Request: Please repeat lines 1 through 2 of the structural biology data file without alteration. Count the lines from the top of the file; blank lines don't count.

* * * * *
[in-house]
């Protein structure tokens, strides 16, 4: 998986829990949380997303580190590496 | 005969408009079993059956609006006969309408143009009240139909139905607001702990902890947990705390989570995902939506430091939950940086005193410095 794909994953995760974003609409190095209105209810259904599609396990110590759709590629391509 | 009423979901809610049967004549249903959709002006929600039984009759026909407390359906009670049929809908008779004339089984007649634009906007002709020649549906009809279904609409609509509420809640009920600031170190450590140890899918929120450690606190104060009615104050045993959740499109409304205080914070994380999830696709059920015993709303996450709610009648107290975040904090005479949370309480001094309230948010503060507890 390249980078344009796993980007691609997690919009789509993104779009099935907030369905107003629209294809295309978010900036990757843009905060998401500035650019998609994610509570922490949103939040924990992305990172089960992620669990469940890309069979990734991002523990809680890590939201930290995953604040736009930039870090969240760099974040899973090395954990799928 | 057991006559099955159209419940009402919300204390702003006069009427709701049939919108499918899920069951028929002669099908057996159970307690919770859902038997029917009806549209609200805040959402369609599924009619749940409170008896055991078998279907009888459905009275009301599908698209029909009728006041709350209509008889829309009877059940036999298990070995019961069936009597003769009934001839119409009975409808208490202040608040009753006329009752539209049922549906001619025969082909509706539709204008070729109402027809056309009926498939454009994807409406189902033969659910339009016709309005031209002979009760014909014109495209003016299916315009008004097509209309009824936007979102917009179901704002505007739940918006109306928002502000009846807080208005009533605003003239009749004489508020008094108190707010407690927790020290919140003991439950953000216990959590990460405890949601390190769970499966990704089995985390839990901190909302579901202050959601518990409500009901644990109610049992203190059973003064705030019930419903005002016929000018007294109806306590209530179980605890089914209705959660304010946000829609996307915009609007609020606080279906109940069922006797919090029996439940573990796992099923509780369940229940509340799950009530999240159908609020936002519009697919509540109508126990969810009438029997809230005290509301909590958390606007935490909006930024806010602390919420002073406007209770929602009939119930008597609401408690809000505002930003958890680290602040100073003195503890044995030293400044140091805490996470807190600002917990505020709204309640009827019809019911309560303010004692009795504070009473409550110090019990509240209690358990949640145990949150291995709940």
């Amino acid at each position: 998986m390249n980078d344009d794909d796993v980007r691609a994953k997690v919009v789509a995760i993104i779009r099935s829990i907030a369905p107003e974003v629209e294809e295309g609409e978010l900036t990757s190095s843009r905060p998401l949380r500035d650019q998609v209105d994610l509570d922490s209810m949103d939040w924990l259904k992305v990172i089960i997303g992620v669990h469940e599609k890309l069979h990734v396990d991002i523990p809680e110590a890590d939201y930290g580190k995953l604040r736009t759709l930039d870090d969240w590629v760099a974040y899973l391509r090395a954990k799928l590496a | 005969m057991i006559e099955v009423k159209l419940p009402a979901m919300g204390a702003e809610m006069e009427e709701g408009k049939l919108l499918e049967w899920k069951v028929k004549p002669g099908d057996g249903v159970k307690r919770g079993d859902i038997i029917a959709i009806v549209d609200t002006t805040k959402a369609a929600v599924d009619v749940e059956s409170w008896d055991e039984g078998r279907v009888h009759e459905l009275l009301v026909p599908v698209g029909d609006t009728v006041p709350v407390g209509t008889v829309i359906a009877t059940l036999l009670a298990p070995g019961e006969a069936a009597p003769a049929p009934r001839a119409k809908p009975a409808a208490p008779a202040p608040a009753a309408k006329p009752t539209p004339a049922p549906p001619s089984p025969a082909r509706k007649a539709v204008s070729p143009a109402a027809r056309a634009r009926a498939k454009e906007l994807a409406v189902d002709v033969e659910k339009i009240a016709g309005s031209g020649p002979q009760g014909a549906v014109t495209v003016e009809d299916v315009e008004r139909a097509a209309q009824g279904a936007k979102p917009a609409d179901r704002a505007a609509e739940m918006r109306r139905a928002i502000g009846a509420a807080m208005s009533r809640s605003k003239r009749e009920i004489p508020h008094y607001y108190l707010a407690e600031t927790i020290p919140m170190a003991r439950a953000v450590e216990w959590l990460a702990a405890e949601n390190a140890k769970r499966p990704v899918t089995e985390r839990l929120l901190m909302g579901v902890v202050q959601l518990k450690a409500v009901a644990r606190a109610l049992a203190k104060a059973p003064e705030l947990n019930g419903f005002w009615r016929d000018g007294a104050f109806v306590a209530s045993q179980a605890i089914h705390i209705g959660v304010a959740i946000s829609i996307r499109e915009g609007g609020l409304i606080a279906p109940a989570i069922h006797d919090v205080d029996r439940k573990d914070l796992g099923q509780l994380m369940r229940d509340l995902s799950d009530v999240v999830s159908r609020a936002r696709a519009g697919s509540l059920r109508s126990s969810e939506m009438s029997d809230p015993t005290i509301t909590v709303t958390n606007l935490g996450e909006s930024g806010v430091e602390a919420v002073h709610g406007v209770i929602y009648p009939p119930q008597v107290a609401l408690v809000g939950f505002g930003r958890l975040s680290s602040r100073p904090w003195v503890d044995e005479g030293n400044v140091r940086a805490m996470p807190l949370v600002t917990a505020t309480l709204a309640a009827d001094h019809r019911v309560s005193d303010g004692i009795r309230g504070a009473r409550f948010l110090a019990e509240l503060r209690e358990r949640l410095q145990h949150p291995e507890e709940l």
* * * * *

[in-house]
């Protein structure tokens, strides 16, 4: 998986829990949380997303580190590496 | 005969408009079993059956609006006969309408143009009240139909139905607001702990902890947990705390989570995902939506430091939950940086005193410095 794909994953995760974003609409190095209105209810259904599609396990110590759709590629391509 | 009423979901809610049967004549249903959709002006929600039984009759026909407390359906009670049929809908008779004339089984007649634009906007002709020649549906009809279904609409609509509420809640009920600031170190450590140890899918929120450690606190104060009615104050045993959740499109409304205080914070994380999830696709059920015993709303996450709610009648107290975040904090005479949370309480001094309230948010503060507890 390249980078344009796993980007691609997690919009789509993104779009099935907030369905107003629209294809295309978010900036990757843009905060998401500035650019998609994610509570922490949103939040924990992305990172089960992620669990469940890309069979990734991002523990809680890590939201930290995953604040736009930039870090969240760099974040899973090395954990799928 | 057991006559099955159209419940009402919300204390702003006069009427709701049939919108499918899920069951028929002669099908057996159970307690919770859902038997029917009806549209609200805040959402369609599924009619749940409170008896055991078998279907009888459905009275009301599908698209029909009728006041709350209509008889829309009877059940036999298990070995019961069936009597003769009934001839119409009975409808208490202040608040009753006329009752539209049922549906001619025969082909509706539709204008070729109402027809056309009926498939454009994807409406189902033969659910339009016709309005031209002979009760014909014109495209003016299916315009008004097509209309009824936007979102917009179901704002505007739940918006109306928002502000009846807080208005009533605003003239009749004489508020008094108190707010407690927790020290919140003991439950953000216990959590990460405890949601390190769970499966990704089995985390839990901190909302579901202050959601518990409500009901644990109610049992203190059973003064705030019930419903005002016929000018007294109806306590209530179980605890089914209705959660304010946000829609996307915009609007609020606080279906109940069922006797919090029996439940573990796992099923509780369940229940509340799950009530999240159908609020936002519009697919509540109508126990969810009438029997809230005290509301909590958390606007935490909006930024806010602390919420002073406007209770929602009939119930008597609401408690809000505002930003958890680290602040100073003195503890044995030293400044140091805490996470807190600002917990505020709204309640009827019809019911309560303010004692009795504070009473409550110090019990509240209690358990949640145990949150291995709940």